Being streetwise with your email - how to avoid the Dark Art of Email Scamming
Even the most cautious person can fall victim to identity theft and cyber crime through fraudulent emails which are easily hidden amid the flood of messages we get every day.
One of the latest, most serious, email scams will unleash the 'Cryptolocker' virus against unsuspecting victims. These emails are usually sent with a subject line such as 'British Airways Order' or 'Royal Mail Shipping Advisory' and direct recipients to download a .zip file either from a link in the email or from a webpage. Downloading, opening, and running the .exe file inside the .zip file will infect your computer with Cryptolocker.
Cryptolocker encrypts files on the hard drive and any other accessible storage (including your M: drive, and USB sticks). A message will then appear a few days later to demand payment in return for the encyrption key. Without the key it is not possible to decrypt your data and it will be lost.
It may be possible to recover files on your M: by restoring 'previous versions' - for further information see: http://www.liv.ac.uk/csd/my-files/manage-files/recovering-files/.
This is one of the nastiest email scams at present but there are many others. Email phishing attempts, scams and viruses evolve constantly but here are some tips to avoid them:
1. Don't be tempted to "just click this link"
Scam emails will often encourage you to click on a link within the email, taking you to a web page that may look legitimate but is actually used to collect your login credentials or personal information. The link itself often looks genuine in the email but what the link says and where it actually goes to can be entirely different.
In other cases, at first glance the link looks fine but it may have been slightly altered by adding, omitting or transposing letters, e.g. micosoft.com, mircosoft.com
Tip: Move you mouse to hover over the link (without clicking on the link). Look down in the bottom left of the screen and you should see a preview of the real address of the web page that the link will take you to.
2. Never give out personal information
Emails might appear to come from a reputable institution such as the HMRC or a bank and they may ask you to reply, or to visit a webpage, to provide some personal information. No legitimate organisation will ask for your personal details by email – and that includes your bank account, PIN, passwords, or contact details.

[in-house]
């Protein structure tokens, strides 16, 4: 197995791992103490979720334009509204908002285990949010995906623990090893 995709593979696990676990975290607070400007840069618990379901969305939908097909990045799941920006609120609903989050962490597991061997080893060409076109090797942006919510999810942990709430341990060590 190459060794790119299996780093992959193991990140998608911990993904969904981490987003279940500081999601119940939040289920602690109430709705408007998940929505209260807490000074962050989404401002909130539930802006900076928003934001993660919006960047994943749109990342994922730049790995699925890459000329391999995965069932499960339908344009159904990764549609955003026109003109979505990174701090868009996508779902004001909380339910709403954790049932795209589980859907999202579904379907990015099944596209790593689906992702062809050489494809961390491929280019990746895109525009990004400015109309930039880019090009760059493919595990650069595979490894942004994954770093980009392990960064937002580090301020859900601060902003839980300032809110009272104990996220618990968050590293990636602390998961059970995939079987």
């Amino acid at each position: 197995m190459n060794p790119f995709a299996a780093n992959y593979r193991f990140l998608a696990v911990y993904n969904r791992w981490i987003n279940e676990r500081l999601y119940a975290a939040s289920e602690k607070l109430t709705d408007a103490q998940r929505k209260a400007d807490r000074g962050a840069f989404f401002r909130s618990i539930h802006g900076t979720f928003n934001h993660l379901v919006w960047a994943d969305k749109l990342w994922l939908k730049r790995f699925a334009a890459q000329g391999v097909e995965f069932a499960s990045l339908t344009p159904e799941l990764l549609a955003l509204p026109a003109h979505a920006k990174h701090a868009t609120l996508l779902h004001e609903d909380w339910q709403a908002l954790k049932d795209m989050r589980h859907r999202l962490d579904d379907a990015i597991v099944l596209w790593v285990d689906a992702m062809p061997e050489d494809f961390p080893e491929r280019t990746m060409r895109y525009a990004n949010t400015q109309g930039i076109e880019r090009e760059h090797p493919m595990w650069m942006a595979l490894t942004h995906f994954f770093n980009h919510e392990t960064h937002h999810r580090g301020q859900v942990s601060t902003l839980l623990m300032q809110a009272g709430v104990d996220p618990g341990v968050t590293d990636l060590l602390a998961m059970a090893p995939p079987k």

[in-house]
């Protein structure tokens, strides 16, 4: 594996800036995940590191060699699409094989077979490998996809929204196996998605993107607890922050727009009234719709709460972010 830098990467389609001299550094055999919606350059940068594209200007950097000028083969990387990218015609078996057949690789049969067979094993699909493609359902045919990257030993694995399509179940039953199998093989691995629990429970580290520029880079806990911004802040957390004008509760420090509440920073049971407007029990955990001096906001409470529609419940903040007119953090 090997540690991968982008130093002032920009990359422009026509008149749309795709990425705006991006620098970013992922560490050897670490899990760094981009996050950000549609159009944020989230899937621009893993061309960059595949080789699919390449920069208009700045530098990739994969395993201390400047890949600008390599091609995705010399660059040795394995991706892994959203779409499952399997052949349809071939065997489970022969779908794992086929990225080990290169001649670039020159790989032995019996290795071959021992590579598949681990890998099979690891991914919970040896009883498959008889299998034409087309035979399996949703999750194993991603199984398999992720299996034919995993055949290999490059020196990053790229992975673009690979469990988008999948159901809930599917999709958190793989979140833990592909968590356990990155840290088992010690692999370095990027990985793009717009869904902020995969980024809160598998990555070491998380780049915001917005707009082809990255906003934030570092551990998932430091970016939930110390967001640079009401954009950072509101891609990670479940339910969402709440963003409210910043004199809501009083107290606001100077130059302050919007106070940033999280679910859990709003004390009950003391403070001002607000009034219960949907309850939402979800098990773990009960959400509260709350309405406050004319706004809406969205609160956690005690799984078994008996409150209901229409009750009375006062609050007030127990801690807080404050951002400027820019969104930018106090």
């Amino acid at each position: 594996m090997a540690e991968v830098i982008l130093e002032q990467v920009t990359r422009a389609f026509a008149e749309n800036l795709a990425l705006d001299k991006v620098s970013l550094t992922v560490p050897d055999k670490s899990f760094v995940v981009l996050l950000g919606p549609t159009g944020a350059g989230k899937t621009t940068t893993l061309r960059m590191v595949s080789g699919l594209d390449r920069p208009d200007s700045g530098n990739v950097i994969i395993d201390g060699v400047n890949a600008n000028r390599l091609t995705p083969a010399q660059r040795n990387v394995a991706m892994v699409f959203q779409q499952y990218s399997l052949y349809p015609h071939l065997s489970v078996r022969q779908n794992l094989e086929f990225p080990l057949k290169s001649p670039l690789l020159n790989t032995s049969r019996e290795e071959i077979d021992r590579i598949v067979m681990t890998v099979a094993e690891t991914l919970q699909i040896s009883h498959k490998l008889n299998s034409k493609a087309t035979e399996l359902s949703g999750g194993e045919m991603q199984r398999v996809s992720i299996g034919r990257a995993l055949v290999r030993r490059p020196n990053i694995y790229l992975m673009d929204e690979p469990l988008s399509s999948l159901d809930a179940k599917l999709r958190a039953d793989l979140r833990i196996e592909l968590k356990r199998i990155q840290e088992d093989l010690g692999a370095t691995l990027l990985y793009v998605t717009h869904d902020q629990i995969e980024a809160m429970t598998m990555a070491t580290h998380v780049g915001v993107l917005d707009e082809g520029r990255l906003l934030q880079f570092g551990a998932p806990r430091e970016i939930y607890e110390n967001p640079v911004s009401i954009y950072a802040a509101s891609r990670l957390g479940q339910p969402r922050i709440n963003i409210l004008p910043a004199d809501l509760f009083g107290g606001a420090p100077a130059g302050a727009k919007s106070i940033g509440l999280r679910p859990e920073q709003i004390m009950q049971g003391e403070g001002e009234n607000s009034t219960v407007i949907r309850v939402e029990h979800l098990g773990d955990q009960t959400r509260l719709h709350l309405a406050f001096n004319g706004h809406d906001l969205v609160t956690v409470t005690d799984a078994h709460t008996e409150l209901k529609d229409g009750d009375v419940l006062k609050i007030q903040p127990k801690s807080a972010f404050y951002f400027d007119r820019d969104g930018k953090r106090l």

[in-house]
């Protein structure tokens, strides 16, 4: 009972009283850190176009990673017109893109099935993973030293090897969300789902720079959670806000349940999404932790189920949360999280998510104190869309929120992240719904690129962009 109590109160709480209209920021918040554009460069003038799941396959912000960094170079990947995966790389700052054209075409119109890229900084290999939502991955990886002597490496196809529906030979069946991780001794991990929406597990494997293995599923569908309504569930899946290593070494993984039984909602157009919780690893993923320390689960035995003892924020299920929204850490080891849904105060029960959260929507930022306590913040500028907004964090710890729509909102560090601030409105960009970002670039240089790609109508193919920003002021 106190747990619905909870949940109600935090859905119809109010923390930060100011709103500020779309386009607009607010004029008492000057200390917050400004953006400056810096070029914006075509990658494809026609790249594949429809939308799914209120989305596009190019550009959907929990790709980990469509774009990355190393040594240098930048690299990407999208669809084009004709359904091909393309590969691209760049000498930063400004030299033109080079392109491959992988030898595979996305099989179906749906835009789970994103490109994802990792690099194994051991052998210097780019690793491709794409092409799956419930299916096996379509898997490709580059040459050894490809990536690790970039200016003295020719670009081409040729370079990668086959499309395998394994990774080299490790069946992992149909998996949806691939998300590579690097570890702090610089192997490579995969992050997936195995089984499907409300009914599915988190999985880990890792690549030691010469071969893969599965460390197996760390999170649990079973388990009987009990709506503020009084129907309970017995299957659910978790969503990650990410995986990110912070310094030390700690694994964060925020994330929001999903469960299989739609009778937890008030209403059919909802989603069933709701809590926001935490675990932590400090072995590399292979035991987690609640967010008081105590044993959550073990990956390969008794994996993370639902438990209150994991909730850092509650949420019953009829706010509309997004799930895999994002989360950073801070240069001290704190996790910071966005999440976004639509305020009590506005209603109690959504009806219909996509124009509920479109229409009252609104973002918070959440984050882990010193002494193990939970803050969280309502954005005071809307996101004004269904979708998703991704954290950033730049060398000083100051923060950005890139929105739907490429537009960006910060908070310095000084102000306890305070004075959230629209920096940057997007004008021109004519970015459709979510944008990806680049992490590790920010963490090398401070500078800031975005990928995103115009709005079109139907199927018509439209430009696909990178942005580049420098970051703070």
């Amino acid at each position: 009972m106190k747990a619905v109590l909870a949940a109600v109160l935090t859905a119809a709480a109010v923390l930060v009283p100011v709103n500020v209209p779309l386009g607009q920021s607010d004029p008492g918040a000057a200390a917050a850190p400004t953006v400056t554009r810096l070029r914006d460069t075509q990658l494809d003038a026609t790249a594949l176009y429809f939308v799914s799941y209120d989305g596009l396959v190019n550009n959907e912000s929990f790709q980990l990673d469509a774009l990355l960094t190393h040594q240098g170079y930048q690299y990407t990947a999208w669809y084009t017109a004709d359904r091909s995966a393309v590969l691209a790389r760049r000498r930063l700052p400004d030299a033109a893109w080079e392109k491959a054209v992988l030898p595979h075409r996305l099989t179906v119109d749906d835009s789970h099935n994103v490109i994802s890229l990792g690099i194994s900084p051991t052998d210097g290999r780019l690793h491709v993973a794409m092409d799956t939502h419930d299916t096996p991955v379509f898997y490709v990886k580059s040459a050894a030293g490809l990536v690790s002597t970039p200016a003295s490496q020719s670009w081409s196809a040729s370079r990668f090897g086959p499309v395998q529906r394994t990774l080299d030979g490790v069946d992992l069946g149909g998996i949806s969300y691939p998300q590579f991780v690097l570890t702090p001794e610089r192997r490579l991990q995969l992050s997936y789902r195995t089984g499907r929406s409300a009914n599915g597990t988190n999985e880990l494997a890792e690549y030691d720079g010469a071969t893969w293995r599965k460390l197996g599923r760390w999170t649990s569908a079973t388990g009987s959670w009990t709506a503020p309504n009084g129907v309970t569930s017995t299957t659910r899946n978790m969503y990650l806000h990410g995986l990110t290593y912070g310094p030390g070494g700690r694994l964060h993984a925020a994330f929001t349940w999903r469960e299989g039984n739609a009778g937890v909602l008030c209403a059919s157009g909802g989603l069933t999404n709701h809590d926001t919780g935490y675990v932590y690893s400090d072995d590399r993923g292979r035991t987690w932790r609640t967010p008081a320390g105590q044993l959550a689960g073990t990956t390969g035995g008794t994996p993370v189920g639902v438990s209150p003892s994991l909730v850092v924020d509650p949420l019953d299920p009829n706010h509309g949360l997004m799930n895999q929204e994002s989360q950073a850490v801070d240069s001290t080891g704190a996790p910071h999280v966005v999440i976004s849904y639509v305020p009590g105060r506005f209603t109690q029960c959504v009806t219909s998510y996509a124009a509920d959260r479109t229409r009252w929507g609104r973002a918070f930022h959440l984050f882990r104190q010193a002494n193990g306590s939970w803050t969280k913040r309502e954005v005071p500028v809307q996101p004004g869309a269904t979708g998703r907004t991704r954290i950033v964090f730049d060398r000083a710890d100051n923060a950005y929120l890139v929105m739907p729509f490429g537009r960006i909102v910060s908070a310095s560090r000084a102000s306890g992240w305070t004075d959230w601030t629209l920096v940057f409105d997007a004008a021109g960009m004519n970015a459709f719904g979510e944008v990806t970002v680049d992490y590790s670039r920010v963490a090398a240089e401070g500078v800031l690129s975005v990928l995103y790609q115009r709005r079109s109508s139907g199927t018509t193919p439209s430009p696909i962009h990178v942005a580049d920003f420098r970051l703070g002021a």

3. Check for poor grammar or spelling
Scam artists may be cunning but one way to catch them out is by poorly written emails with an unusual use of English. If something is badly phrased, has spelling errors or doesn't make sense, then odds are it is not legitimate.
4. Don't open attachments
Some email scams will have an attachment and ask you to open it. It will almost certainly be a virus. Don’t open attachments if you weren't expecting them, or from someone you don't know - not even if it seems to be from your bank, the government, or a reputable company (e.g. the Royal Mail or Amazon). They rarely send attachments.
5. Watch out for 'red flag' phrases
Alarm bells should ring if you see phrases such as:
- "verify your account""
- "if you don't respond within xx hours your account will be closed"
- "you have won the lottery!"
It is a scam. Delete it.
6. And finally, if you are in any doubt - don't do anything
If you aren't sure about what to do then don't do anything – don't open attachments or follow any links; just contact the Helpdesk for advice or find out more about using Sophos Antivirus. CSD will block scams as soon as possible and will issue announcements to alert you to the latest security risks.
You can also use this handy visual guide for some clues on what to look out for (click on the image for a larger size):